Quibble is most familiar as a verb, but it can also function as a [noun](https://www.merriam-webster.com/dictionary/quibble#h2) meaning "an evasion of or shift from the point" and "a minor objection or criticism." Both forms of quibble settled into English in the mid-17th century, presumably (though not definitively) as a diminutive of a now-obsolete noun quib, meaning “quibble.” Quib in turn may have come from a form of Latin qui, meaning “who,” a distant relation also of our word [who](https://www.merriam-webster.com/dictionary/who).
Merriam-Webster's Word of the Day for June 21, 2022 is: prescience \PRESH-ee-unss\ noun
Prescience is the ability to see or anticipate what will or might happen in the future.
// Stacy had the prescience to know that the stock’s value wasn’t going to remain high forever, and she managed to sell it just before it started to decrease.
[See the entry >](https://www.merriam-webster.com/dictionary/prescience)
"As the author of some of the most searing indictments of the damage governments and people can do, George Orwell has become synonymous with the kind of prescience most artists only dream of." — Clarke Reader, The Elbert County News (Kiowa, Colorado), 16 Mar. 2022
Did you know?
If you know the origin of [science](https://www.merriam-webster.com/dictionary/science) you already know half the story of prescience. Science comes from the Latin verb sciō, scīre, "to know," also source of such words as [conscience](https://www.merriam-webster.com/dictionary/conscience), [conscious](https://www.merriam-webster.com/dictionary/conscious), and [omniscience](https://www.merriam-webster.com/dictionary/omniscience). Prescience has as its ancestor a word that attached prae-, a predecessor of [pre-](https://www.merriam-webster.com/dictionary/pre-), to this root to make praescire, meaning "to know beforehand."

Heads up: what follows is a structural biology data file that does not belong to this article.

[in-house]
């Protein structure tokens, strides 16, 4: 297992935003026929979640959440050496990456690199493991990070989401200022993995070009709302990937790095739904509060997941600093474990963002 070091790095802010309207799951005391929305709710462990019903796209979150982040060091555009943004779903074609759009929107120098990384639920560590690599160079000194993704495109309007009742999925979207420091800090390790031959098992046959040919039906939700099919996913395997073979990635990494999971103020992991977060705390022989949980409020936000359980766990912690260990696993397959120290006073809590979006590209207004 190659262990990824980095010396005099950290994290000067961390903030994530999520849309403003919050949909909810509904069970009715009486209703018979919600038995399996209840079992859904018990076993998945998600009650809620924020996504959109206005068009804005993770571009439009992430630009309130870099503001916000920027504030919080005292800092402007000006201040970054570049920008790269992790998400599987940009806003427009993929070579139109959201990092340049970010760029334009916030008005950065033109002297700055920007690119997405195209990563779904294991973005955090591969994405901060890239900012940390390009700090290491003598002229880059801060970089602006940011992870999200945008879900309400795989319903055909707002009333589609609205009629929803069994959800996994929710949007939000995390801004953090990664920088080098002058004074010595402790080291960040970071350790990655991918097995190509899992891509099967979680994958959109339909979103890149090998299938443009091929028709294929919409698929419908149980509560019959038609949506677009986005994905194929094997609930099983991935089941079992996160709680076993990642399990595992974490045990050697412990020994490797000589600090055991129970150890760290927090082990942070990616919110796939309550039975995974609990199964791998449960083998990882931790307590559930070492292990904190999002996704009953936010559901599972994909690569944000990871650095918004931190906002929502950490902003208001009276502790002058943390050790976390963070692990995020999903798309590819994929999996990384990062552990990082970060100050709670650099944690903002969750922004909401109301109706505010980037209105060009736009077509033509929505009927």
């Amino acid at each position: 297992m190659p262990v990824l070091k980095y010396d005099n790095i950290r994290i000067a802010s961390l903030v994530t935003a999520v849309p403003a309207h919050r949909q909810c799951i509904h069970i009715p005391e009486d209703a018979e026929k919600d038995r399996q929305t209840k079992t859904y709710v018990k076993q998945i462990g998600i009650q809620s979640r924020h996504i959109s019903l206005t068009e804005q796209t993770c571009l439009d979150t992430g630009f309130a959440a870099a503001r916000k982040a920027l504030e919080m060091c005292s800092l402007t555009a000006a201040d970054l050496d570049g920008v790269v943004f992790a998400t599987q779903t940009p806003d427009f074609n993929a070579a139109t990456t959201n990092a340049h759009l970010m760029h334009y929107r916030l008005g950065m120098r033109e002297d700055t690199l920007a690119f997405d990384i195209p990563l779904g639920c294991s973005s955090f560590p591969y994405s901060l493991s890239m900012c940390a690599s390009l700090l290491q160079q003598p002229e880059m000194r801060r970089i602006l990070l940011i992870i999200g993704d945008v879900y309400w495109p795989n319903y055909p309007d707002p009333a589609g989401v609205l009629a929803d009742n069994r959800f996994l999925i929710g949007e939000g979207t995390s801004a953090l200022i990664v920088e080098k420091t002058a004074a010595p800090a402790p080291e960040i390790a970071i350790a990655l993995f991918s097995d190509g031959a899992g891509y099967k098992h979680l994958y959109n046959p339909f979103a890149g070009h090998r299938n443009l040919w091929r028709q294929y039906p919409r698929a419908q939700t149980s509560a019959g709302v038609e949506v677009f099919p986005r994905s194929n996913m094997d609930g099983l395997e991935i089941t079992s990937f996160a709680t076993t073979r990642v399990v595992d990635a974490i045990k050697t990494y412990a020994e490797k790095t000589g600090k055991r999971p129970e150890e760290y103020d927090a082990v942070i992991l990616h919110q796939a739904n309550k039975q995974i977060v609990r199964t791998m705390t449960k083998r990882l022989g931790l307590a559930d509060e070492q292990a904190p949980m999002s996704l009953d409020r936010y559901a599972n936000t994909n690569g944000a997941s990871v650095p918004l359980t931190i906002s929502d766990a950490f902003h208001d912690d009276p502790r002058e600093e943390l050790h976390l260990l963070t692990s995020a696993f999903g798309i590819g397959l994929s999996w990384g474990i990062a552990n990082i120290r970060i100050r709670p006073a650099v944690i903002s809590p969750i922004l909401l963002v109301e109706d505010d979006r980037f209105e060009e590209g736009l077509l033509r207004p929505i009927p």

Merriam-Webster's Word of the Day for June 20, 2022 is: garrulous \GAIR-uh-lus\ adjective
Garrulous can mean ["chatty"](https://www.merriam-webster.com/dictionary/chatty) or "excessively talkative" when describing a person (or even a bird that calls or sings rapidly and constantly), or it can mean ["wordy"](https://www.merriam-webster.com/dictionary/wordy) when referring to a piece of language itself, such as a letter or speech.
// Annie’s garrulous and outgoing nature is a stark contrast to her brother’s more retiring demeanor.
// His garrulous, rapid-fire presentation hyping the new feature was exciting at first, but soon became repetitive and tiresome.
[See the entry >](https://www.merriam-webster.com/dictionary/garrulous)
“Most college presidents I've met are outgoing, garrulous types who enjoy talking with students and faculty.” —John Boyle, The Asheville (North Carolina) Citizen Times, 15 May 2022
Did you know?
Garrulous is a 17th century Latin borrowing that has its origin in garrīre, meaning "to chatter, talk rapidly." That Latin root is probably imitative in origin—that is, it was coined to imitate what it refers to. English has a number of words that are imitative in origin, among them several others that describe ways of talking, such as [babble](https://www.merriam-webster.com/dictionary/babble) and [chatter](https://www.merriam-webster.com/dictionary/chatter).
Merriam-Webster's Word of the Day for June 19, 2022 is: emancipation \ih-man-suh-PAY-shun\ noun
Emancipation is the act of freeing someone from the restraint, control, or power of another. It is especially used for the act of freeing someone from slavery.
// Jomo Kenyatta played a key role in the emancipation of Kenya from European rule in the 1960s and became the first president of the newly independent nation.
[See the entry >](https://www.merriam-webster.com/dictionary/emancipation)
"Juneteenth, also known as Freedom Day, Jubilee Day, Liberation Day, and Emancipation Day, is a nationwide celebration to commemorate the emancipation from slavery." — Jason Gonzalez, The Courier-Journal (Louisville, Kentucky), 15 May 2022
Did you know?
The Emancipation Proclamation, issued by Abraham Lincoln on January 1, 1863, ordered that enslaved people living in rebellious territories be released from the bonds of ownership and made free people—their own masters. Though the proclamation's initial impact was limited, the order was true to the etymology of emancipation, which comes from a Latin word combining the prefix e-, meaning "away," and mancipare, meaning "to transfer ownership of.”